Be Sociable, Share!

One Response to Billy Elliot sets the Soul to Dancing

  1. don powell says:

    This ‘Billy Elliot’ is on its last legs. I have seen the show three times previously; the fourth time I expected the performance to be of the same caliber, but it was not to be. I was fortunate to see Lex Ishimoto as ‘Billy’, in two brilliant performances. The third time, ‘Billy’ was played by a boy who was ‘aging out’ of the part. Last night’s ‘Billy’ was played by Ben Cook, who, at 14, is aging out of the part as well. Ben is too big to play the part anymore.
    Janet Dickenson tries to attain the skill of her predecessor, Faith Prince, as Mrs. Wilkinson, but only halfway gets there. Rich Hebert has played ‘Dad’ in all four performances I’ve seen. In the first three, Rich was brilliant; now he’s going through the motions. The other actor I’ve seen four times in the show is Patrick Wetzel, who plays ‘Mr.Braithwaite’, and is every bit as wonderful and hysterically funny as he was the first time I saw the show. The man has found a way to keep the role fresh! Sam Poon, who played ‘Michael’, needs stage-voice lessons. His ‘loud voice’ (which happens a ‘lot’ with the part)
    is an unintelligible ‘growl’. And he delivers his lines so fast, he’s stepping on his own potential laughs.
    This entire cast needs some discipline! The dialect for most of the performance was unintelligible, and it’s not because I don’t have an ‘ear’ for it; the previous three times I’ve seen it, everyone was perfectly understandable. The little ballet girls are mediocre; they have one reaction to everything, and that is to shriek. And now, cast members have been adding their own little ‘shtick’, to get themselves noticed for a few seconds longer.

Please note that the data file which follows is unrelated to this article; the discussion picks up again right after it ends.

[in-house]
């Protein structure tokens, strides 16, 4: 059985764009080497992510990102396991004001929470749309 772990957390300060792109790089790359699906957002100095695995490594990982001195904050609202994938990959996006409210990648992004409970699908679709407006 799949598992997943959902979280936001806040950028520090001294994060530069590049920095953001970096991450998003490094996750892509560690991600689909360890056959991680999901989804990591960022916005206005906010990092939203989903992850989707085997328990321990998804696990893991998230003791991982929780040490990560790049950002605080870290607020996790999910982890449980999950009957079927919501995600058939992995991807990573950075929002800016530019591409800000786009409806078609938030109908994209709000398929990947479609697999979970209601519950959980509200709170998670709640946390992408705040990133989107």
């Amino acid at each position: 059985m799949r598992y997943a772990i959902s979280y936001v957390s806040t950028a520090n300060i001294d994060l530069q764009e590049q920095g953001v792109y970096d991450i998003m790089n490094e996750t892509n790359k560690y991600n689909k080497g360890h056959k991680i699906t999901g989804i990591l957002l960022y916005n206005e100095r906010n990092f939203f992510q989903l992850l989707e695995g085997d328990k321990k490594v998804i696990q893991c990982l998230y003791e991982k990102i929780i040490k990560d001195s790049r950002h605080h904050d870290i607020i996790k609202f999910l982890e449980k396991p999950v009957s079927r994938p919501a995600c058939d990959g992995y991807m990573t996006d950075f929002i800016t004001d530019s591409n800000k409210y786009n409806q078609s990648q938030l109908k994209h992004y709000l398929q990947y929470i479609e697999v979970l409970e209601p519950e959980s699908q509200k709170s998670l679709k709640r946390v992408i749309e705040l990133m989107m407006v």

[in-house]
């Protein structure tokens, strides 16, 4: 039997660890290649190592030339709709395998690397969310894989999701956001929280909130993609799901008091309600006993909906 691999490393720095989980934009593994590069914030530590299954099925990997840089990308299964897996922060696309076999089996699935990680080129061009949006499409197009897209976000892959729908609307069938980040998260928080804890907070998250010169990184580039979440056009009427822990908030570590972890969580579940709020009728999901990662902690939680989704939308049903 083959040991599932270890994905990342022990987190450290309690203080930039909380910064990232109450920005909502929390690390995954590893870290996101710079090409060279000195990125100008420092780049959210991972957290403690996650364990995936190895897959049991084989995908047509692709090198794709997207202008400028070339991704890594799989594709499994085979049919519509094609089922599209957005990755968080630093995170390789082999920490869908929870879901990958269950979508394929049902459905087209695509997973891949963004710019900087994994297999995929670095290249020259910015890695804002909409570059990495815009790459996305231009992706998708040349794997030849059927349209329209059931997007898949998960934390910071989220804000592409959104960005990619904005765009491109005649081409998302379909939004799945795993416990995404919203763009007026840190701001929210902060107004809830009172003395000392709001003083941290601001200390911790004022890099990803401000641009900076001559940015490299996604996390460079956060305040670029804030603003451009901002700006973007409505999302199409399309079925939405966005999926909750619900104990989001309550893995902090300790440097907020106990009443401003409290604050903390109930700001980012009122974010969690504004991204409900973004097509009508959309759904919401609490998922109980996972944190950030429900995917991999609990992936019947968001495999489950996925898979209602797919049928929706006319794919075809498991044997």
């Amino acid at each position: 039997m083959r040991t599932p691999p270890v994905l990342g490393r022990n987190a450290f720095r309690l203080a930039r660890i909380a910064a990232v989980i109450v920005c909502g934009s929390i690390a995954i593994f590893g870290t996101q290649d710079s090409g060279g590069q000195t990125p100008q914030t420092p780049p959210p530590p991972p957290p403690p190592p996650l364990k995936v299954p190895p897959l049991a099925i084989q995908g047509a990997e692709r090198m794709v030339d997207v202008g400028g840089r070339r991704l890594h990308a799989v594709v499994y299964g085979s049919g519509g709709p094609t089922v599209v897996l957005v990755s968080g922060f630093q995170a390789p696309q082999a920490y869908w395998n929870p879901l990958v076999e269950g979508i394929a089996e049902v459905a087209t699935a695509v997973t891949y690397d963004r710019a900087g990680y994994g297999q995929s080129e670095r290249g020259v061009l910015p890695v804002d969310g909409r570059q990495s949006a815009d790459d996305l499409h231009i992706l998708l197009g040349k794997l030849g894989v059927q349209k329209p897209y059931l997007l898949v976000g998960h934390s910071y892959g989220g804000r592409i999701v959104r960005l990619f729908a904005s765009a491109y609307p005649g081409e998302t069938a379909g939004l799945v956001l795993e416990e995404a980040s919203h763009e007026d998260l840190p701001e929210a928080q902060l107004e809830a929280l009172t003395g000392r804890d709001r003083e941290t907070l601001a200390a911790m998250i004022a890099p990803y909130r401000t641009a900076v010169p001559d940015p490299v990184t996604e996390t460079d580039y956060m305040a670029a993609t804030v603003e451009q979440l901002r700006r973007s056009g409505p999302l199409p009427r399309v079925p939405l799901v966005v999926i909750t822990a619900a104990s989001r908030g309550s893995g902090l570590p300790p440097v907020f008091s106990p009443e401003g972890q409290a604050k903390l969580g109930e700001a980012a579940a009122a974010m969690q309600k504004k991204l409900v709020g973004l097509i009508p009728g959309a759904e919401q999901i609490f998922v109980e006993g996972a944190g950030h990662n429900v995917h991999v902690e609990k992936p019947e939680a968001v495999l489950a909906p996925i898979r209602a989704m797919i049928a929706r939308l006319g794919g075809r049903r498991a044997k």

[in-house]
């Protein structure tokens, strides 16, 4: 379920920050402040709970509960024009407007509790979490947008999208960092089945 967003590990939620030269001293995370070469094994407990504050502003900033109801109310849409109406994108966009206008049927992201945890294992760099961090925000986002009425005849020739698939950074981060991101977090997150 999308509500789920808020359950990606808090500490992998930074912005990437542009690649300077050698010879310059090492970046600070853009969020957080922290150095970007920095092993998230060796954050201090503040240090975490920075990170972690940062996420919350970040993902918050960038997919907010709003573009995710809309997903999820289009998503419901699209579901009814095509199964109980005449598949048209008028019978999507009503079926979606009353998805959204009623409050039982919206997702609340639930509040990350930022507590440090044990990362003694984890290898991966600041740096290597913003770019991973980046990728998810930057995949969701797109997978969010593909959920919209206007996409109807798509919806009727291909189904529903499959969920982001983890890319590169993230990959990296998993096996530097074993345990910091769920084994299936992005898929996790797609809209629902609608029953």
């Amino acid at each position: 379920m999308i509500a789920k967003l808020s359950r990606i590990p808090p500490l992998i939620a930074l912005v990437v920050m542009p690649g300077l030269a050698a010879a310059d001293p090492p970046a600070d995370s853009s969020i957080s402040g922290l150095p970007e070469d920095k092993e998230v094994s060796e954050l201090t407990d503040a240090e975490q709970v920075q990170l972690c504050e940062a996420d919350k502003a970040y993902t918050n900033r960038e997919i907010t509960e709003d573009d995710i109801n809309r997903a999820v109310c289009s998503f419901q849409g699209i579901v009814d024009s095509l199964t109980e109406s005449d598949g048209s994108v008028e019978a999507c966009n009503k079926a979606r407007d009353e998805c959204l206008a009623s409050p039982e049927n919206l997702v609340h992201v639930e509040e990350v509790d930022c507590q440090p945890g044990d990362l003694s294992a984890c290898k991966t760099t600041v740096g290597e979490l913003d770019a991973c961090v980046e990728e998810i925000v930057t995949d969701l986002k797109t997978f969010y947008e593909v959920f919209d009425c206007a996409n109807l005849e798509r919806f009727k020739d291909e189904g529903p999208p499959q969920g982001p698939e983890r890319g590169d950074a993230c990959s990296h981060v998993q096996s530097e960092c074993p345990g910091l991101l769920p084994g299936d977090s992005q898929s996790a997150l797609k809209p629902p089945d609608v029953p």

The miner who does the bit with pouring the salt, then stuffs the whole sandwich in his mouth, overplays it, and misses most of the humor of the bit. Policemen have now added ‘picking their noses’…… just not funny, although they look like ‘they’ think they’re hysterical. Other little bits of hamming-it-up aren’t funny, they’re simply annoying.
    And where is the dance captain for this crew??? The dancing was slipshod and sloppy;
    when it came to the ensemble tap dancing, forget about it; a mess. Even the younger Billy-older Billy ballet, which at three previous viewings brought tears to my eyes, was uninspiring, but that looked to be Ben Cook’s fault; the man dancing the older Billy part was excellent; Ben Cook, dancing the younger Billy, was out of sync with the older Billy for most of the dance. Even the follow-spot operators were out of it for this number, leaving one Billy or the other in darkness.
    This production has been cut down from the previous touring show. It used to be a three-truck show and is now a one-truck show…… it shows.
    The saving grace was the orchestra. Excellent and enthusiastic players and performance. I know it’s hard to keep a show ‘fresh’ when it’s been on the road for so long, but that ‘is’ the production people and the cast’s ‘job’! If ‘I’ were the production manager, I’d call a rehearsal at 10am!

Links to this post
Do NOT follow this link or you will be banned from the site!